Can the design be replicated?
Embedded control systems are generally used in systems that can be replicated. High volume production does not constrain the use of embedded systems. The greatest value in their use comes when you can tune the embedded control to a specific task and replicate that in many machines and designs. One interesting benefit of embedded control systems is the ability to encapsulate aspects of the machine control that are proprietary, while still giving the end user the ability to monitor the embedded system and modify its performance through inputs and outputs. While the customers can neither modify nor glean the details of the actual control algorithm, they can manage the controller’s performance by modifiying setpoints and batch recipes downloaded from a higher level control system.
Meeting the need for flexibility
Packaging machines today must be flexible and modular, a perfect opportunity for embedded controls. The most common embedded control system seen in the packaging industry is the dedicated motion controller. These controllers are necessary to drive the precision, coordination and speed needed by newer packaging equipment, commonly known as “Generation 2” machines, as well as control robotic packaging lines.
A typical embedded motion controller coordinates the position, velocity and acceleration of various machine elements through one or more axes of motion. In Generation 2 machines, the motion controller generally coexists and interacts with a higher-level control system such as a PLC, which is responsible for the overall coordination of all machine functions.
Recently, the packaging industry took another step in the use of embedded systems with the introduction of Generation 3 machines. Here, the PLC function is embedded in the dedicated motion controller. Initially, this may look like a step backwards towards the generic, monolithic control architectures that embedded controllers were meant to replace. Closer inspection, however, reveals that these specialized motion controllers are event-driven, rather than scan-driven. This design lets them internally distribute control responsibility in such a manner that they could be considered a distributed control system contained in a single hardware device. These third generation controllers reduce wiring, network latency issues, and application code development through the reuse of code, and a modular and flexible design.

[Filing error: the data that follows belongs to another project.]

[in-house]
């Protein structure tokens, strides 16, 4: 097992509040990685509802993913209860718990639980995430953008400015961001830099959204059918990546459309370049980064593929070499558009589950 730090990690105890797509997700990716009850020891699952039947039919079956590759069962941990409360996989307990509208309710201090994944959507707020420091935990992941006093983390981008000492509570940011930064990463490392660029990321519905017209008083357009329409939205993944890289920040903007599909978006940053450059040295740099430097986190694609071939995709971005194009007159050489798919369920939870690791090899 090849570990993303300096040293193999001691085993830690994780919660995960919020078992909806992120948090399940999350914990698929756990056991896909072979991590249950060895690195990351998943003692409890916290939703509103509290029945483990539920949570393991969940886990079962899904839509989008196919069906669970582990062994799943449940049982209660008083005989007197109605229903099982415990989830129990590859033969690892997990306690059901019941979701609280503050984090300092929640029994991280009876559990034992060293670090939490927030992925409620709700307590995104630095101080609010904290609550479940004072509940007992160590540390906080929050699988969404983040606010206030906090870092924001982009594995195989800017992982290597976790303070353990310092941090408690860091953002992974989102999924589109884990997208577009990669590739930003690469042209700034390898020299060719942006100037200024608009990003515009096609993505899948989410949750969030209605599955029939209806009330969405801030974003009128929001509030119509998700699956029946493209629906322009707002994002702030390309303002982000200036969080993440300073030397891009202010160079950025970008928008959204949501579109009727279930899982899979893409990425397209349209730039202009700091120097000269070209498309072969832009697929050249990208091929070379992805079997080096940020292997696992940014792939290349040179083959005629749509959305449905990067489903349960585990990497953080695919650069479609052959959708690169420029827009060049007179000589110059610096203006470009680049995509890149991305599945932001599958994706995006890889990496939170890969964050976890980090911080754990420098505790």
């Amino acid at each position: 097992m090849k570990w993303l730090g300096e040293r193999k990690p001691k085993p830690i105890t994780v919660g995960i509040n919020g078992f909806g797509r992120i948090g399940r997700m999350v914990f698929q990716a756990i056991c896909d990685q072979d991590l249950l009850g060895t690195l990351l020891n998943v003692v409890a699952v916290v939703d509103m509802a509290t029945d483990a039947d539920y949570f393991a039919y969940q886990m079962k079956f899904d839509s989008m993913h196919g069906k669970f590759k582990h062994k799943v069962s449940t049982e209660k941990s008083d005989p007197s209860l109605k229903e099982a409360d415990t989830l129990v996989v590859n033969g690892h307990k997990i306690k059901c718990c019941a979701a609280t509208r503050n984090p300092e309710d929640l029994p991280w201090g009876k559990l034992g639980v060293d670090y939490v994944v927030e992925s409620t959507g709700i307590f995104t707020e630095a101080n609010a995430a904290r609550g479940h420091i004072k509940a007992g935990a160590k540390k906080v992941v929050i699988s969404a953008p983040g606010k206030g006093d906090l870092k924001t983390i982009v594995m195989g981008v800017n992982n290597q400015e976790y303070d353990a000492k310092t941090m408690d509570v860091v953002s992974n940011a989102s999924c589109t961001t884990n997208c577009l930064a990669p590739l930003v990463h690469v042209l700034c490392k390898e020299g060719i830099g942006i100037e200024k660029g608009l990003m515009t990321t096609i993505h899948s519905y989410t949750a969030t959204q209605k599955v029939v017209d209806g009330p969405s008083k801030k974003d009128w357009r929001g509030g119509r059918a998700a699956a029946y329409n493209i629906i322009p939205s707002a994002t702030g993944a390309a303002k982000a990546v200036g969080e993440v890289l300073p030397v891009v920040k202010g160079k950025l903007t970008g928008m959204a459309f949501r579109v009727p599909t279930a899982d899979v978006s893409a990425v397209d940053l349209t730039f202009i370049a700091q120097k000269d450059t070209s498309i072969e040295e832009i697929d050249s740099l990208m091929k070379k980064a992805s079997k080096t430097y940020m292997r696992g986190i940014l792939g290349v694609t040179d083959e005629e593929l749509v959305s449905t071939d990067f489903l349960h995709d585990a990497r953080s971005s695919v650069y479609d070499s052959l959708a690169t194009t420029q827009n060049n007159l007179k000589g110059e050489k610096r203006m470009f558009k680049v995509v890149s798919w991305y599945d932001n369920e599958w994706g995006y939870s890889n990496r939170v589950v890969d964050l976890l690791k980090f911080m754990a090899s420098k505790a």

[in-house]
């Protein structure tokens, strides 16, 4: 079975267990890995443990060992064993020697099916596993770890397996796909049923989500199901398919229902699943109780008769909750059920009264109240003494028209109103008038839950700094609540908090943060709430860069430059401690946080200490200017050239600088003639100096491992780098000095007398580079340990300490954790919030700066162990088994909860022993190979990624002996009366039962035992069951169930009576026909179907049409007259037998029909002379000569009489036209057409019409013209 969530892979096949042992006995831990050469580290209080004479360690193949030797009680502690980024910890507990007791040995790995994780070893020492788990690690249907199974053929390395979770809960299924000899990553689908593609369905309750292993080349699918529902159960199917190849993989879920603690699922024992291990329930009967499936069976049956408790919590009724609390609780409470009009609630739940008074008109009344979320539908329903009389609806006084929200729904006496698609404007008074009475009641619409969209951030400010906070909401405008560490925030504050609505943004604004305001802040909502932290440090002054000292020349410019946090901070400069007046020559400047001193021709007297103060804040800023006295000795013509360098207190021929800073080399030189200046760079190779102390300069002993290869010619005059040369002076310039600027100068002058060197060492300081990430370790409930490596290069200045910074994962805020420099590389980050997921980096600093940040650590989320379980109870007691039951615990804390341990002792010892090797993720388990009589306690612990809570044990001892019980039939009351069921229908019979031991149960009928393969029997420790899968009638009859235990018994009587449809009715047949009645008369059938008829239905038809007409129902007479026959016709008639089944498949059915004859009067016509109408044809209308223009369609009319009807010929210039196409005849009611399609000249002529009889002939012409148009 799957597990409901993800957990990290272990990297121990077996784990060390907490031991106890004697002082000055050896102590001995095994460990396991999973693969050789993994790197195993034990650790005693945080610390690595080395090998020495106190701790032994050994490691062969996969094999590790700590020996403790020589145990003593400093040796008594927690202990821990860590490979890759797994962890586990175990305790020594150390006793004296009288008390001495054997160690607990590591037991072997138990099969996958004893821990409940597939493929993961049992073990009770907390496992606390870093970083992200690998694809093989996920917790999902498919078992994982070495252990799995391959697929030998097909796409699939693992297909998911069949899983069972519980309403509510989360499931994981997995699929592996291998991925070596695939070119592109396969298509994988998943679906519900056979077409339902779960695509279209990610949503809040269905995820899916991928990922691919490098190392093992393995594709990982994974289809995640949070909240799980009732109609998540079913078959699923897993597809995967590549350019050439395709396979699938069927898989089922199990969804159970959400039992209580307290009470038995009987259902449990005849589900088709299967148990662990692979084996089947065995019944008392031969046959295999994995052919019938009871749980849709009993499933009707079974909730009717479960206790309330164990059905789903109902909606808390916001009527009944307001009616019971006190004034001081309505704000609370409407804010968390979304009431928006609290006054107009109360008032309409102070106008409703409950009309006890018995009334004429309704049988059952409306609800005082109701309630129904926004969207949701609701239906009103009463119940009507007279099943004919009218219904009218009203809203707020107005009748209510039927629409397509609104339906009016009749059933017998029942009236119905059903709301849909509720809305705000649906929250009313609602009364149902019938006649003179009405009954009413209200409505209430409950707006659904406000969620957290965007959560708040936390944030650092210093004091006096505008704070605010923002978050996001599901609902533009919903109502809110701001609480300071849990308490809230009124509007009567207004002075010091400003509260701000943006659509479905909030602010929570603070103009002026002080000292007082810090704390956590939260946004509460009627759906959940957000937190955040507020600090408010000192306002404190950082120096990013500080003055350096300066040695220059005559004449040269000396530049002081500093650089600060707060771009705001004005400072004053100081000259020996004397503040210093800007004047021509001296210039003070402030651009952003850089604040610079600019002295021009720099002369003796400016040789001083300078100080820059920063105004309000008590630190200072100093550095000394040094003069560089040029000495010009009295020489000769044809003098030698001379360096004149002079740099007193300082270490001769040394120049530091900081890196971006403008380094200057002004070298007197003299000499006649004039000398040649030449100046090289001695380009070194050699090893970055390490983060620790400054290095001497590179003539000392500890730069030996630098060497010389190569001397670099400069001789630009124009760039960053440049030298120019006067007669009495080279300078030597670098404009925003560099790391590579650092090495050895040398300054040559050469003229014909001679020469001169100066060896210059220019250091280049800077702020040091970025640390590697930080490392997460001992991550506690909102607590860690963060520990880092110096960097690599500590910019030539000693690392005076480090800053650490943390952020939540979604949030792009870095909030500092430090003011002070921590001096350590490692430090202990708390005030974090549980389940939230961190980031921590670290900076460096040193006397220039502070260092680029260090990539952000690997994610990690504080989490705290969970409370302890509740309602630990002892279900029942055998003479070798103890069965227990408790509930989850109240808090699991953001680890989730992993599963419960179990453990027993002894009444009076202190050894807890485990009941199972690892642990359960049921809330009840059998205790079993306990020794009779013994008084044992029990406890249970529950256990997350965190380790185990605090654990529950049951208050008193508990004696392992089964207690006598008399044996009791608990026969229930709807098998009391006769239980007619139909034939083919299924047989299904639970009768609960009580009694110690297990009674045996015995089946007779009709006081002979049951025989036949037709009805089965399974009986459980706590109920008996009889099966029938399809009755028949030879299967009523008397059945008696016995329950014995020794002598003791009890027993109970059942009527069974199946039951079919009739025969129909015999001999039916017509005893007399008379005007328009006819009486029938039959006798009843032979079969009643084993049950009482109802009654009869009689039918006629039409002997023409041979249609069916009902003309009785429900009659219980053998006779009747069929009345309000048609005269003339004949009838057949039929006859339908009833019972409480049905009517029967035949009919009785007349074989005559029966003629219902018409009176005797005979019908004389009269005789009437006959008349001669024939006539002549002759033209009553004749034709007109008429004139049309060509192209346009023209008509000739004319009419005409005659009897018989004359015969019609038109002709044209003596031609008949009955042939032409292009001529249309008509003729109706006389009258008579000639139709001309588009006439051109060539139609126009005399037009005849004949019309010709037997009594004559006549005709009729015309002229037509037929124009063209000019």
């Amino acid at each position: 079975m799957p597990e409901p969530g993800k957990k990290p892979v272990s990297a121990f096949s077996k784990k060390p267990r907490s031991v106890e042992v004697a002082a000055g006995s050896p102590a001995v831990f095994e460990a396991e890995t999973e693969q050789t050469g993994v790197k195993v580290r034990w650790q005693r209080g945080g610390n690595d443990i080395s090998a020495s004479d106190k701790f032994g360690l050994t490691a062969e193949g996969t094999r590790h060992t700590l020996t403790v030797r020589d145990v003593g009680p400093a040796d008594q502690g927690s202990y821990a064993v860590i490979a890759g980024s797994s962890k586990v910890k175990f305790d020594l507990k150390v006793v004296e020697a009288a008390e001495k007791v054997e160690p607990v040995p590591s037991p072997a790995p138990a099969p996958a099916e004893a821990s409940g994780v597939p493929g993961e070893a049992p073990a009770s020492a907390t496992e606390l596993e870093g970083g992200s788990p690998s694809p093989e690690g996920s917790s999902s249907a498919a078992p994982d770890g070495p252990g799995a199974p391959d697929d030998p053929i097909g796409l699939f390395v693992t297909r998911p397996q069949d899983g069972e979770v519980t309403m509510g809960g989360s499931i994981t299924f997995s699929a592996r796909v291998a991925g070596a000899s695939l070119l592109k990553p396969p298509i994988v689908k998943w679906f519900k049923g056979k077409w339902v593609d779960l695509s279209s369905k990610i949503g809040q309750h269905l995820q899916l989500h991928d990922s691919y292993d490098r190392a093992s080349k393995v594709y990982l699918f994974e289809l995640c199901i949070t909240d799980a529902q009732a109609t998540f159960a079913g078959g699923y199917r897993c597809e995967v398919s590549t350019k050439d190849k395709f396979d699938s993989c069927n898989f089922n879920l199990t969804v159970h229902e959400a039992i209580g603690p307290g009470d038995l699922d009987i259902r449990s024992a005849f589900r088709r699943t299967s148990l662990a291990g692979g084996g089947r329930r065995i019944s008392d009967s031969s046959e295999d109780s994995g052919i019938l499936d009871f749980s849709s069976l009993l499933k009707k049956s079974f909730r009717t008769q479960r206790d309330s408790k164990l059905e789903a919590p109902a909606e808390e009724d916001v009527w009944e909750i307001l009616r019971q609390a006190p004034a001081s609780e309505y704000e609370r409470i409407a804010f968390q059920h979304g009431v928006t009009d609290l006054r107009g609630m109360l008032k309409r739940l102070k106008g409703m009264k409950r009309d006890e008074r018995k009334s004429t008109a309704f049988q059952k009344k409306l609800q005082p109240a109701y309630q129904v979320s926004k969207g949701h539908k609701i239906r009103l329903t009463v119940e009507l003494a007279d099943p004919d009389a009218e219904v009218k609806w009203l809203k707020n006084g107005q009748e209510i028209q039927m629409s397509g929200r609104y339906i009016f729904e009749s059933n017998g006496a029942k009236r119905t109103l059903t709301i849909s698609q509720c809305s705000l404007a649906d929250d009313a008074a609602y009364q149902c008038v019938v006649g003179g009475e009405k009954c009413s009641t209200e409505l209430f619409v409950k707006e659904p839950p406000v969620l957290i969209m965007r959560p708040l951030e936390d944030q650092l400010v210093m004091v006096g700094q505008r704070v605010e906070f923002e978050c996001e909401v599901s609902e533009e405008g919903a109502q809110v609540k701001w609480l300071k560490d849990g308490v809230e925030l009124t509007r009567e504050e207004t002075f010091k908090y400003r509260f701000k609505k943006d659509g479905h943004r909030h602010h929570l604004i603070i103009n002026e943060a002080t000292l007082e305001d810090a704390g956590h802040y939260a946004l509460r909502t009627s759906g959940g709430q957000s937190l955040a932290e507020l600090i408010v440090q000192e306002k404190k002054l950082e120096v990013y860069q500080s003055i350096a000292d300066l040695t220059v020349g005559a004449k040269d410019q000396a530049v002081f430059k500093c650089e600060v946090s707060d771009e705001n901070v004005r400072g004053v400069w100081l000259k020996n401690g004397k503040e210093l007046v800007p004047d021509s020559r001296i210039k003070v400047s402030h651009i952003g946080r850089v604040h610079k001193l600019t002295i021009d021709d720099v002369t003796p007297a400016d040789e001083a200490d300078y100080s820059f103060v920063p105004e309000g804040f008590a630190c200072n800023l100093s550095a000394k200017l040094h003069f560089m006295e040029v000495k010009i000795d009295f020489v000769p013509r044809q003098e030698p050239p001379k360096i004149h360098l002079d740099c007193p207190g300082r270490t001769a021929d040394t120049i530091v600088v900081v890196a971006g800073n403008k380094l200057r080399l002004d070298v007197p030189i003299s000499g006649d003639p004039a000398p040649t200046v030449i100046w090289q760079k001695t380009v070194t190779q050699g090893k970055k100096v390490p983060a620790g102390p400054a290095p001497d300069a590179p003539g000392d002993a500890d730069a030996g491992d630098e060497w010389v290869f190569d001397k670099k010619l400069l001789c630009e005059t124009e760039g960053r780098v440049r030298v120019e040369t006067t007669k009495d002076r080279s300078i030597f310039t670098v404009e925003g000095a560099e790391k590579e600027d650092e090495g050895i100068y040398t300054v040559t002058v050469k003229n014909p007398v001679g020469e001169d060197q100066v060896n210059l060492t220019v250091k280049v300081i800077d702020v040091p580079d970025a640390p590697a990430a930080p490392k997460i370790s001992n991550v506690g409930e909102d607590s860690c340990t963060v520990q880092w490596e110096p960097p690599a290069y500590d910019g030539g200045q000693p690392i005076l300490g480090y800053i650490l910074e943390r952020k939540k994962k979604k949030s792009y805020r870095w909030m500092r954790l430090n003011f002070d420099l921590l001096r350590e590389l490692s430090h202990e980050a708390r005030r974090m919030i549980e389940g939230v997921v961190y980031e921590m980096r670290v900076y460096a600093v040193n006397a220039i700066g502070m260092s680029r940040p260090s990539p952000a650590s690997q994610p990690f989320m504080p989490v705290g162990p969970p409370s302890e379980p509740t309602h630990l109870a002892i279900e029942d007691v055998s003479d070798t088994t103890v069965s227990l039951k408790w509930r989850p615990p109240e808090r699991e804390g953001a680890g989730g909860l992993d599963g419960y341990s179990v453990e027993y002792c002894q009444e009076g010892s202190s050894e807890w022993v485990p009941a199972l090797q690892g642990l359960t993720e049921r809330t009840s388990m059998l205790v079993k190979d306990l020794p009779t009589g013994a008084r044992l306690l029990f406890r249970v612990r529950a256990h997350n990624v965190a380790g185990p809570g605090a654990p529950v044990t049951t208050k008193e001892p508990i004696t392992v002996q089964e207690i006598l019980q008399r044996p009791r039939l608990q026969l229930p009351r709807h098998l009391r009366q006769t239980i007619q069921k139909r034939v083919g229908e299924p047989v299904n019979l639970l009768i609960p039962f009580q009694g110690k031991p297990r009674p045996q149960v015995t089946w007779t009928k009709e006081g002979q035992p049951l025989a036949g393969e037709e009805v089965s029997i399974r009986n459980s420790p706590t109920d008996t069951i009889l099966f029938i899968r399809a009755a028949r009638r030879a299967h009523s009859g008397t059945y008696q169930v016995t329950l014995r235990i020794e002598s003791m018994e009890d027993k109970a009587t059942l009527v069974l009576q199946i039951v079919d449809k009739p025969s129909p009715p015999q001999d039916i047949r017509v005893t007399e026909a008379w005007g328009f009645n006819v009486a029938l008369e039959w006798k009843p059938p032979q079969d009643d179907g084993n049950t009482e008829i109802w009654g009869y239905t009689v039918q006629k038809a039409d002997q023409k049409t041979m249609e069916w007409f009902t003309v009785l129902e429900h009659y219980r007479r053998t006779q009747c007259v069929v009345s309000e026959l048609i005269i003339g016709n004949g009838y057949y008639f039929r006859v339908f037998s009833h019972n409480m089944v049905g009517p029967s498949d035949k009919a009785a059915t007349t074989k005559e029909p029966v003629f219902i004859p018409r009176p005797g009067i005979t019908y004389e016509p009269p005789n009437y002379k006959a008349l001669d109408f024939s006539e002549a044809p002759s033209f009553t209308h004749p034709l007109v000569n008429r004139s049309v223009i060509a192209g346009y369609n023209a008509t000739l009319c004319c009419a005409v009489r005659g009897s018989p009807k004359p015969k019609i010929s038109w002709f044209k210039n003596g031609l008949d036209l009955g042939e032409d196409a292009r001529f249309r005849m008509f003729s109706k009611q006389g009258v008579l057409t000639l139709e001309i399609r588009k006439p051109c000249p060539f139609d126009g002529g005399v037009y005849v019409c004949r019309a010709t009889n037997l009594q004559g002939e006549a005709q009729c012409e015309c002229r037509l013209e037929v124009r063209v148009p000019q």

Positional control with a variable frequency drive
At the opposite end are packaging machines with motion and control requirements sufficiently simple that an embedded control system can eliminate the need for the supervisory controller (PLC). In this case, a variable frequency drive with embedded controller manages simple motion operations as well as overall machine control. The embedded controller also aids the drive, enabling it to self-diagnose problems and readjust continuously.
A VFD with embedded controller was successfully used in a case erector machine. Its tasks include loading a flat case template, erecting it, taping it, and ejecting it, while ensuring sufficient motion control to prevent jams and clear them should they occur. A variable frequency drive with an embedded controller and an optional encoder board allowed the engineer to install the integrated controller on the drive and eliminate the PLC previously used in his control system. The change saved approximately 25% in overall control system cost while reducing the total size of the machine’s control panel footprint by 15%.
Advances in the automation and control industry let packaging machinery OEMs simplify diagnostics, integration and commissioning while increasing the flexibility of their machines. Through the use of embedded controllers, machine designers can push control functions to the lowest level possible and free up bus network traffic and computing resources at higher-level control systems.
Additionally, embedded controllers protect proprietary algorithms and implementations, and yet still allow some flexibility and custom design. A final benefit of embedded systems is the inventory, training and support savings that can be realized by using control devices in both the integrated control and non-controller versions, depending upon the machine’s requirements.
A variable frequency drive with embedded controller considerably reduces the size of control cabinets.
Paving the Way for Generation
“3” Packaging Machinery.
ARC Advisory Council. October 2002.
American Variable Speed Drives Markets.”
Frost & Sullivan report
A635-17. October 31, 2000.
Web: www.squared.com (Schneider Electric USA)
Web: www.schneider-electric.com (worldwide)
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Filed Under: Packaging, Motion control • motor controls